Besides the traditional cult priestesses one must note the honorific priesthoods of ruler-cults; the deified females of the Ptolemaic house received honorary priestesses at Alexandria and Ptolemais,(14) and the custom was carried to the Roman world with the deification of Augustus' wife Livia, followed by several imperial ladies of the second century.(15) These offices seem to have been civic distinctions, secured by leading citizens for their debutante daughters, and involved no more serious sacerdotal functions than those of the young ladies carrying baskets who appear in the Parthenon sculptures. The importance of the mysteries devoted to a female deity, the Great Mother and Isis, might have led one to expect a similar importance of women in their cult, but this does not seem to have followed. In Egypt women are found in the lower ranks of the priesthood, the Levites of the Egyptian temples as it were, as singers and dancers — a conspicuous case is that of the twins Thaues and Taus, attached to the Serapeum at Memphis with the duties of pouring libations for the dead and wailing for Apis, who figured in legal proceedings in the second century BC.16 But the bride of Amon whom Herodotus had heard of at Thebes belonged to the past, and it was centuries before that the later Pharaohs had replaced the highpriest of Amon by a succession of princesses as Divine Votaresses, which seems to have been a means of keeping under their control a dangerous centre of power which in previous ages had threatened the throne. (17) After all, the cult of Isis was ultimately derived from that of Osiris, and if women were prominent among her worshippers, descriptions, pictures, and documents show her as mainly served by men. There are a few exceptions, such as the female 'interpreter of dreams' who appears at Athens; and several monuments show women in the costume of the goddess carrying her sistrum and rattle. (18) These are probably to be interpreted as patronesses of the cult who were given an honorific position. If they have a parallel in the Church it is to be found in the honourable women for whom a place of distinction was found in the congregation, and who are sometimes called xxxxxxx or xxxxxxxx—from the Phoebe of Romans 16, whom I would put in this category, to the wealthy deaconess Olympias who was one of St. Chrysostom's friends and supporters at Constantinople.(19)

In areas under oriental influence more startling phenomena appear, when the awe inspired by the life-force takes surprising and sometimes disgusting forms. Sacred prostitution existed in Western Asia in ancient times, as in modern India, and was naturally as repulsive to Christians as to Jews in the period with which we are concerned. I suspect, however, that ancient and modern writers have sometimes seen the institution on slight evidence; it is certainly frequently referred to as something practised far away or long ago.(20) Herodotus may have been well-informed when he tells us that at Babylon and in Cyprus women thought it proper to lose their virginity in a temple, and Strabo when he reports the same practice at a shrine of Anaitis in Armenia, (21) but one wonders a bit. However, Lucian reports from his own time that women at Byblos who refused to mourn for Adonis were obliged to give themselves to strangers;(22) and similar customs seem to have survived at Heliopolis (Baalbek) until suppressed by Constantine, although Athanasius refers to sacred prostitution in Phoenicia as a thing of the past. (23) Back in the first century, Strabo doubtless knew the habits of the sacred women of the god Ma at Comana in Pontus near his homeland, to whom he compares the hetaerae of Corinth, sacred to Aphrodite.(24) But he is here referring to old Corinth, destroyed by the Romans in 146 BC, and not to the new Roman colony of his own time. It does not seem that the Corinth of St. Paul and the Rome of St. Peter needed any such cover for their licentiousness; when Juvenal observes in passing 'in front of what temple won't you find a woman?' (nam quo non prostat femina templo (25) he is, I think, referring to the temples of Rome as places of public resort.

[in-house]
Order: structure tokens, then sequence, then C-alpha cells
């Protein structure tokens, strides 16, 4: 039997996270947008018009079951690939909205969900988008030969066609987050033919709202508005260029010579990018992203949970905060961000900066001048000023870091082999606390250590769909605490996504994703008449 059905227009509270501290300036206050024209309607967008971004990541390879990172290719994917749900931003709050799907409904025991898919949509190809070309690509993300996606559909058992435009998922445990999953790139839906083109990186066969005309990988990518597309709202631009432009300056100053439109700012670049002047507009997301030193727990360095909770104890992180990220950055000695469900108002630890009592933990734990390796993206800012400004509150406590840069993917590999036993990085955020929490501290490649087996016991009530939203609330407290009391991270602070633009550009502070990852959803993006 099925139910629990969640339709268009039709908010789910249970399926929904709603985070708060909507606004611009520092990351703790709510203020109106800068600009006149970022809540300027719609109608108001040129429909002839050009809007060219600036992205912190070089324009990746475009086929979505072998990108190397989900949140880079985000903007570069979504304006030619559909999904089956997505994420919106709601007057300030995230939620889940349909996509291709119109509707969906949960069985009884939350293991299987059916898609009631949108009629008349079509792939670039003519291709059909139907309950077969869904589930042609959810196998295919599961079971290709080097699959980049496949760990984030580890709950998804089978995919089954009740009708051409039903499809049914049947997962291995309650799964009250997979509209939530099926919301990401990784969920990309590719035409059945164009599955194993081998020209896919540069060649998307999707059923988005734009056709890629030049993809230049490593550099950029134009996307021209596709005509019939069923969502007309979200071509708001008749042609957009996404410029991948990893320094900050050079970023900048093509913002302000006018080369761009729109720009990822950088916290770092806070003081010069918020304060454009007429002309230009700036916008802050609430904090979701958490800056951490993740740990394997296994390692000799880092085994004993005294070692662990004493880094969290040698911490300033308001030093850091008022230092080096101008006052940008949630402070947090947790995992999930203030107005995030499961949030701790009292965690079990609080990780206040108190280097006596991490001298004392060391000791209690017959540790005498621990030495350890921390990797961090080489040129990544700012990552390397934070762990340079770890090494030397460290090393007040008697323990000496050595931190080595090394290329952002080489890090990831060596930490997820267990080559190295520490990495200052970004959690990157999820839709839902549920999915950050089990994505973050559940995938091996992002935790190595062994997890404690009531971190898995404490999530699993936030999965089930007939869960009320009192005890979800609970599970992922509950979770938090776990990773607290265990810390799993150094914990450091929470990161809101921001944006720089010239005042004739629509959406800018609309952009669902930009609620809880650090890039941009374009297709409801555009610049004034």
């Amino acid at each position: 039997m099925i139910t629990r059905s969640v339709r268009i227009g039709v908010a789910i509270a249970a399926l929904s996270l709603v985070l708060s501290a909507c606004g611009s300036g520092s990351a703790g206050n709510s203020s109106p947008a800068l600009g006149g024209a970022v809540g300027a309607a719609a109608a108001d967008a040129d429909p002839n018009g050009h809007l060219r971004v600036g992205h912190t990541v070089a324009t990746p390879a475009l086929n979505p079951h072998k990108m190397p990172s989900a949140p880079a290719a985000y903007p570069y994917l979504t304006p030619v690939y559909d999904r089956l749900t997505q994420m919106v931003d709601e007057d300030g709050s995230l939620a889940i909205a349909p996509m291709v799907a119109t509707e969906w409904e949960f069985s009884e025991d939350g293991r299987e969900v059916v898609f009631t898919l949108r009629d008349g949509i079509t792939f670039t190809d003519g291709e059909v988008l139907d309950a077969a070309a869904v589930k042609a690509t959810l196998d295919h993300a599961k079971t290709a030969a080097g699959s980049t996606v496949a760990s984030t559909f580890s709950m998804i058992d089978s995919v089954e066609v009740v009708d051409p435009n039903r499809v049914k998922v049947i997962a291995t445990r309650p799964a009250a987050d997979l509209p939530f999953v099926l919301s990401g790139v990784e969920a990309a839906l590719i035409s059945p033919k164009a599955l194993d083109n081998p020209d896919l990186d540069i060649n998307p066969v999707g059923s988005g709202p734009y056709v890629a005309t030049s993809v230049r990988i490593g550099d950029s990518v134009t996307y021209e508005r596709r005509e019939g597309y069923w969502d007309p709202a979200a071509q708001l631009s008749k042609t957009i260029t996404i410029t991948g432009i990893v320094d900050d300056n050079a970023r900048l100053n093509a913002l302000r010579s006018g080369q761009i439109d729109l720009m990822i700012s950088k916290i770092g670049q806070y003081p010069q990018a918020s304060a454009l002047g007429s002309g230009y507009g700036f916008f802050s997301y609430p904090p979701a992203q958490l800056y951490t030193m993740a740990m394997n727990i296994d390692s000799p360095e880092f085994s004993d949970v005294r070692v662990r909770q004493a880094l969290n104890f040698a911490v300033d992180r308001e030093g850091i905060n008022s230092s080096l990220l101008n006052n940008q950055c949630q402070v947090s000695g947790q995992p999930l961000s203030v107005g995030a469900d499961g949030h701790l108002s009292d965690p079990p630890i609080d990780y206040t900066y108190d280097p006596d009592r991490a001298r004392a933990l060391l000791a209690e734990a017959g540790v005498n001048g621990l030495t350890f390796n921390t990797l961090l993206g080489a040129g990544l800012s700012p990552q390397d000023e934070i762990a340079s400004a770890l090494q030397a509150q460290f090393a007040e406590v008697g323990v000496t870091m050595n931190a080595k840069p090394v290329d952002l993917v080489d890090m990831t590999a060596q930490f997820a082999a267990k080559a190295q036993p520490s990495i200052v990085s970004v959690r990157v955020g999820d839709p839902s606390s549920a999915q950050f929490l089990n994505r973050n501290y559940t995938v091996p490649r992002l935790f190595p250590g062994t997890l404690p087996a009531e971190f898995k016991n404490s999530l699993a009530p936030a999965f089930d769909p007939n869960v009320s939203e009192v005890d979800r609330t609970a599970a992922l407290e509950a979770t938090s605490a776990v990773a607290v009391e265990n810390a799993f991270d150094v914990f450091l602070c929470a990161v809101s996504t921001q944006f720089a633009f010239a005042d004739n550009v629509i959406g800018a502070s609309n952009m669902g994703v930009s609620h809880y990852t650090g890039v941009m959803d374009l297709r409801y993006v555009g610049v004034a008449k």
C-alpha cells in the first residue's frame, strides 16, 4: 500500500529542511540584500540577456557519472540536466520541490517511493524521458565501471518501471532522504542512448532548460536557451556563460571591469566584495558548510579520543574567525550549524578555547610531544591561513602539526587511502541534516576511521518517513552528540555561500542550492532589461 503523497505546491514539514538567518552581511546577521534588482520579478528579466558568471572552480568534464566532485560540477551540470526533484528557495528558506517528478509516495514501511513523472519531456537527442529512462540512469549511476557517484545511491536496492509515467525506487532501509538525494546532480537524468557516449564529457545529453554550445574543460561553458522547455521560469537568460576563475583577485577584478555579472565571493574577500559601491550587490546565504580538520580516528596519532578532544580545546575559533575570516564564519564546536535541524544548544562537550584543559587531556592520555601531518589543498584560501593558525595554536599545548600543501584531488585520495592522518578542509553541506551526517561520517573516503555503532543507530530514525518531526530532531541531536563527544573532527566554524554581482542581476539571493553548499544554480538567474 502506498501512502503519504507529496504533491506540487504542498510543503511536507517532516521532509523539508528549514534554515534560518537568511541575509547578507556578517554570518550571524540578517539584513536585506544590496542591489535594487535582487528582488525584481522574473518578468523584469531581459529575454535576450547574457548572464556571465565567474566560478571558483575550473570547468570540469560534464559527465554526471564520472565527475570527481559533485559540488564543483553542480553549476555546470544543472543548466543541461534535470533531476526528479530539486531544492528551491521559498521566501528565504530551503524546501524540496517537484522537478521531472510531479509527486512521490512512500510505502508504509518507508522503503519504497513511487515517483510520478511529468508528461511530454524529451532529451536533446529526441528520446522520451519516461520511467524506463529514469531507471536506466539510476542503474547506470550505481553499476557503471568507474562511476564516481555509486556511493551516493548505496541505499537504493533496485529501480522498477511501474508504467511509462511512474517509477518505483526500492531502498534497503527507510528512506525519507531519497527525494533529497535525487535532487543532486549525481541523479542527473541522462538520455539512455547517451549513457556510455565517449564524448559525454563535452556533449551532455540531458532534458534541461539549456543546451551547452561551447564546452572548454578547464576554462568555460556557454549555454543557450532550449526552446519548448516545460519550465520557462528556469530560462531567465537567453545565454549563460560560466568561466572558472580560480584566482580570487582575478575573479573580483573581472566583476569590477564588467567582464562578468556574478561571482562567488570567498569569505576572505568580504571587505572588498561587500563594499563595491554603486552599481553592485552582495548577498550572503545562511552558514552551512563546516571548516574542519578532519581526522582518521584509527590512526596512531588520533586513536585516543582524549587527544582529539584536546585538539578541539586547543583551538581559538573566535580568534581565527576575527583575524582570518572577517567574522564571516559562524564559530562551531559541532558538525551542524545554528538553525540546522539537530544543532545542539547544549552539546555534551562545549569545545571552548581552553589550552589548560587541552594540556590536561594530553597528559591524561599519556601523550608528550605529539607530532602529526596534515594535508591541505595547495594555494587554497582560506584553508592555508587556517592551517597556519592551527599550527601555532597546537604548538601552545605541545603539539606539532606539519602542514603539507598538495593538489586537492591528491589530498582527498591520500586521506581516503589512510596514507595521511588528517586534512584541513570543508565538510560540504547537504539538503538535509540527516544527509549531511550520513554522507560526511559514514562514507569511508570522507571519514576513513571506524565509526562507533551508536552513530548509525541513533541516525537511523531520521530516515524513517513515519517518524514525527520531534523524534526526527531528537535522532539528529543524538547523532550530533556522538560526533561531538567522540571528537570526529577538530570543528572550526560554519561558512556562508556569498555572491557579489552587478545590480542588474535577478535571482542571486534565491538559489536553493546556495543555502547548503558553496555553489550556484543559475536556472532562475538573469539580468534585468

Response to inspiration

Closer to possible Christian experience are the women who responded to some form of divine inspiration. In the procession described by Apuleius the female devotees of Isis at Corinth seem to be dignified ladies with perfumed hair and veils. But with references to the Bacchae of the same city Pausanias cautiously observes 'they say the women are sacred and maddened by Dionysus'.(26( As a modern writer puts it, the Bacchae were not priestesses but 'worshippers who stood in a very close relation to the god'. We are not far away in time, place, or phenomenon from the more disorderly aspects of the life of the early Corinthian church. And not far away was the Pythia of Delphi who, in the words of the learned lady just quoted, 'owed her position to the excitable temperament of womanhood' as well as to the water of the sacred spring.(27) Lucian satirically invites us to sympathise with the hard-worked Apollo who had to rush from oracle to oracle 'at the beck of every priestess who has taken her draught of holy water, munched the laurel-leaf, and made the tripod rock', and casually refers to the maddened women to be found with the throng of priests and assistants at the great temple of Hierapolis. (28) More respectfully, Strabo speaks of the GeoepepriTOi, those carried away by divinity, at the Cappadocian shrines — we are not very far here from Ignatius of Antioch who was also 0EOcpopoq — and mentions that at Castabala the priestesses of 'Perasian Artemis' walked barefoot over coals, (29) a performance to which there are of course modern parallels in various parts of the world. From this Anatolian world have arisen both Christian and Moslem representatives of the 'enthusiasm' which the eighteenth century so much deplored, and in which women have had their part. One thinks of the prophetesses who were supporters, almost colleagues, of the Phrygian heresiarch Montanus, and of the nameless third century woman, the Joanna Southcott or Aimee Semple Macpherson of her time, who claimed by prophetic authority to organise her own sect in which she professed to administer the rites of the Church, including both Baptism and the Eucharist. We know of her because in writing to Cyprian Bishop Firmilian of Caesarea quoted this as an instance of heretical baptism which could not possibly be valid.(30) Probably from the same area came the Marcosian Gnostic who according to Irenaeus imposed on the silly women of Gaul by the impressive ceremonies in which he invited some of them to bless lesser cups, and then himself made the eucharistic cup turn pink, presumably by the addition of some chemical.(31)